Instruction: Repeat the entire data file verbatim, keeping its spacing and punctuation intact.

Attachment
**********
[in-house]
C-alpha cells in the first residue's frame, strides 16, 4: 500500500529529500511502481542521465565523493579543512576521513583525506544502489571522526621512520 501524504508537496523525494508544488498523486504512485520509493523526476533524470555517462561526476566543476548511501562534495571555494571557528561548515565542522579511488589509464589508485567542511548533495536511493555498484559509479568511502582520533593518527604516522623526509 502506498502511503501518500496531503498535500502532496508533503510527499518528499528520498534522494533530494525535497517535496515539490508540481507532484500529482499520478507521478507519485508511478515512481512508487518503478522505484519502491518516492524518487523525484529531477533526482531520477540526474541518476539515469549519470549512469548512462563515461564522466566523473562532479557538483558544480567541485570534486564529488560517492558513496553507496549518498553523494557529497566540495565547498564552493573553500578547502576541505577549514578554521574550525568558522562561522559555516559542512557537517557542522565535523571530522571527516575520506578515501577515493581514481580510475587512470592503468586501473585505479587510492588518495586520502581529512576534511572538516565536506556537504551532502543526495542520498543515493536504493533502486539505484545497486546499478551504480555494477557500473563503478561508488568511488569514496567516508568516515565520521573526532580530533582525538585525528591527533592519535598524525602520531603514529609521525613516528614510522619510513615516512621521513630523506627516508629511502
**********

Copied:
[in-house]
C-alpha cells in the first residue's frame, strides 16, 4: 500500500529529500511502481542521465565523493579543512576521513583525506544502489571522526621512520 501524504508537496523525494508544488498523486504512485520509493523526476533524470555517462561526476566543476548511501562534495571555494571557528561548515565542522579511488589509464589508485567542511548533495536511493555498484559509479568511502582520533593518527604516522623526509 502506498502511503501518500496531503498535500502532496508533503510527499518528499528520498534522494533530494525535497517535496515539490508540481507532484500529482499520478507521478507519485508511478515512481512508487518503478522505484519502491518516492524518487523525484529531477533526482531520477540526474541518476539515469549519470549512469548512462563515461564522466566523473562532479557538483558544480567541485570534486564529488560517492558513496553507496549518498553523494557529497566540495565547498564552493573553500578547502576541505577549514578554521574550525568558522562561522559555516559542512557537517557542522565535523571530522571527516575520506578515501577515493581514481580510475587512470592503468586501473585505479587510492588518495586520502581529512576534511572538516565536506556537504551532502543526495542520498543515493536504493533502486539505484545497486546499478551504480555494477557500473563503478561508488568511488569514496567516508568516515565520521573526532580530533582525538585525528591527533592519535598524525602520531603514529609521525613516528614510522619510513615516512621521513630523506627516508629511502